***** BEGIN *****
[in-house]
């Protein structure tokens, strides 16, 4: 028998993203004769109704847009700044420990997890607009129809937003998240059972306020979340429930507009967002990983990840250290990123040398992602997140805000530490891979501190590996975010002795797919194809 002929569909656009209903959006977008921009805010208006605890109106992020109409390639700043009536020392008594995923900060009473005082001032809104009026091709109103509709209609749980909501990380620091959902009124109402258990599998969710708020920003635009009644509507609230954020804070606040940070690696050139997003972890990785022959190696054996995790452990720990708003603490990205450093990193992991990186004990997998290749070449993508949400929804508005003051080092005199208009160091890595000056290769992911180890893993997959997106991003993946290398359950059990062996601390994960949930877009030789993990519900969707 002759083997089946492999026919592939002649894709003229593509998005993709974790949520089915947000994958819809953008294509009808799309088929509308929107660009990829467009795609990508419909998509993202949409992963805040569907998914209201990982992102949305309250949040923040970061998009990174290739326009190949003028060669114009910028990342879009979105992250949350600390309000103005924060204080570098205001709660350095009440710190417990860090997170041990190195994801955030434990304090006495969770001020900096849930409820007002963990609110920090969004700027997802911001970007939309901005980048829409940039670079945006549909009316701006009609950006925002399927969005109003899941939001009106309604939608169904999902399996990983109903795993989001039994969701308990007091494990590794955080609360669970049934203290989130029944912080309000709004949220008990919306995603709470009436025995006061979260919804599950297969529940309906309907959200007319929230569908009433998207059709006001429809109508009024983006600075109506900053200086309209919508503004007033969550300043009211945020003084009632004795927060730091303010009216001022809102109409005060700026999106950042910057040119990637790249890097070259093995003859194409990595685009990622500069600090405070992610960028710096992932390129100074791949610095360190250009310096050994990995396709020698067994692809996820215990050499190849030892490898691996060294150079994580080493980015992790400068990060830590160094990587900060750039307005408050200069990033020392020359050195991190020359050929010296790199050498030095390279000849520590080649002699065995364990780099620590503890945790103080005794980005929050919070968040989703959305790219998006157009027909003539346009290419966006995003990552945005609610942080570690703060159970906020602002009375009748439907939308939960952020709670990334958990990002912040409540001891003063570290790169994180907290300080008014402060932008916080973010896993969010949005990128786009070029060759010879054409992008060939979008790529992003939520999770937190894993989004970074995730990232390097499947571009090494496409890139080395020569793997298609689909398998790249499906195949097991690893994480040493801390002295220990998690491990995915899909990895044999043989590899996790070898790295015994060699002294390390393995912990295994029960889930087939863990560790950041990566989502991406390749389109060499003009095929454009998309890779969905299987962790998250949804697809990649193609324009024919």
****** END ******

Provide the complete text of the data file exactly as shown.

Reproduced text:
[in-house]
């Protein structure tokens, strides 16, 4: 028998993203004769109704847009700044420990997890607009129809937003998240059972306020979340429930507009967002990983990840250290990123040398992602997140805000530490891979501190590996975010002795797919194809 002929569909656009209903959006977008921009805010208006605890109106992020109409390639700043009536020392008594995923900060009473005082001032809104009026091709109103509709209609749980909501990380620091959902009124109402258990599998969710708020920003635009009644509507609230954020804070606040940070690696050139997003972890990785022959190696054996995790452990720990708003603490990205450093990193992991990186004990997998290749070449993508949400929804508005003051080092005199208009160091890595000056290769992911180890893993997959997106991003993946290398359950059990062996601390994960949930877009030789993990519900969707 002759083997089946492999026919592939002649894709003229593509998005993709974790949520089915947000994958819809953008294509009808799309088929509308929107660009990829467009795609990508419909998509993202949409992963805040569907998914209201990982992102949305309250949040923040970061998009990174290739326009190949003028060669114009910028990342879009979105992250949350600390309000103005924060204080570098205001709660350095009440710190417990860090997170041990190195994801955030434990304090006495969770001020900096849930409820007002963990609110920090969004700027997802911001970007939309901005980048829409940039670079945006549909009316701006009609950006925002399927969005109003899941939001009106309604939608169904999902399996990983109903795993989001039994969701308990007091494990590794955080609360669970049934203290989130029944912080309000709004949220008990919306995603709470009436025995006061979260919804599950297969529940309906309907959200007319929230569908009433998207059709006001429809109508009024983006600075109506900053200086309209919508503004007033969550300043009211945020003084009632004795927060730091303010009216001022809102109409005060700026999106950042910057040119990637790249890097070259093995003859194409990595685009990622500069600090405070992610960028710096992932390129100074791949610095360190250009310096050994990995396709020698067994692809996820215990050499190849030892490898691996060294150079994580080493980015992790400068990060830590160094990587900060750039307005408050200069990033020392020359050195991190020359050929010296790199050498030095390279000849520590080649002699065995364990780099620590503890945790103080005794980005929050919070968040989703959305790219998006157009027909003539346009290419966006995003990552945005609610942080570690703060159970906020602002009375009748439907939308939960952020709670990334958990990002912040409540001891003063570290790169994180907290300080008014402060932008916080973010896993969010949005990128786009070029060759010879054409992008060939979008790529992003939520999770937190894993989004970074995730990232390097499947571009090494496409890139080395020569793997298609689909398998790249499906195949097991690893994480040493801390002295220990998690491990995915899909990895044999043989590899996790070898790295015994060699002294390390393995912990295994029960889930087939863990560790950041990566989502991406390749389109060499003009095929454009998309890779969905299987962790998250949804697809990649193609324009024919």